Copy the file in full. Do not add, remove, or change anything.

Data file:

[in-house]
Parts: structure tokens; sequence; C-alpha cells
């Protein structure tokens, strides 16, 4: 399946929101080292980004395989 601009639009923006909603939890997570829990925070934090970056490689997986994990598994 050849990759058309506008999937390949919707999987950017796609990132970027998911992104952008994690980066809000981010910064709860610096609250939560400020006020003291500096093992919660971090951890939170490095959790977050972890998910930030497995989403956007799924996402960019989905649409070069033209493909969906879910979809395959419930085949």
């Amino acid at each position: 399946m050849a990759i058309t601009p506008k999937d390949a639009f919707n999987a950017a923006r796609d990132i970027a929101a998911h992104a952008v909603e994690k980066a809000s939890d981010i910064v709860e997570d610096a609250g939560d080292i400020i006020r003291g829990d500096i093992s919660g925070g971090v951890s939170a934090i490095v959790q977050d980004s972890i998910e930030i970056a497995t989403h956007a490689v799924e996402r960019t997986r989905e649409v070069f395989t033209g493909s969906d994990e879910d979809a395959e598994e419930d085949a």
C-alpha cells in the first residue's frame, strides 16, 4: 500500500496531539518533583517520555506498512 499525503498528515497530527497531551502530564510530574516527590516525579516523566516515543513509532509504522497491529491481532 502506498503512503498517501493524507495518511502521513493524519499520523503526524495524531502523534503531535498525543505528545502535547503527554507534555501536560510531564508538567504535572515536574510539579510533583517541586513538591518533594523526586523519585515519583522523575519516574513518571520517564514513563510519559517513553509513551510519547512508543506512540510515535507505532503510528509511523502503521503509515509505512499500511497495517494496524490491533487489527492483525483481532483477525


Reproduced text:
[in-house]
Parts: structure tokens; sequence; C-alpha cells
């Protein structure tokens, strides 16, 4: 399946929101080292980004395989 601009639009923006909603939890997570829990925070934090970056490689997986994990598994 050849990759058309506008999937390949919707999987950017796609990132970027998911992104952008994690980066809000981010910064709860610096609250939560400020006020003291500096093992919660971090951890939170490095959790977050972890998910930030497995989403956007799924996402960019989905649409070069033209493909969906879910979809395959419930085949």
């Amino acid at each position: 399946m050849a990759i058309t601009p506008k999937d390949a639009f919707n999987a950017a923006r796609d990132i970027a929101a998911h992104a952008v909603e994690k980066a809000s939890d981010i910064v709860e997570d610096a609250g939560d080292i400020i006020r003291g829990d500096i093992s919660g925070g971090v951890s939170a934090i490095v959790q977050d980004s972890i998910e930030i970056a497995t989403h956007a490689v799924e996402r960019t997986r989905e649409v070069f395989t033209g493909s969906d994990e879910d979809a395959e598994e419930d085949a």
C-alpha cells in the first residue's frame, strides 16, 4: 500500500496531539518533583517520555506498512 499525503498528515497530527497531551502530564510530574516527590516525579516523566516515543513509532509504522497491529491481532 502506498503512503498517501493524507495518511502521513493524519499520523503526524495524531502523534503531535498525543505528545502535547503527554507534555501536560510531564508538567504535572515536574510539579510533583517541586513538591518533594523526586523519585515519583522523575519516574513518571520517564514513563510519559517513553509513551510519547512508543506512540510515535507505532503510528509511523502503521503509515509505512499500511497495517494496524490491533487489527492483525483481532483477525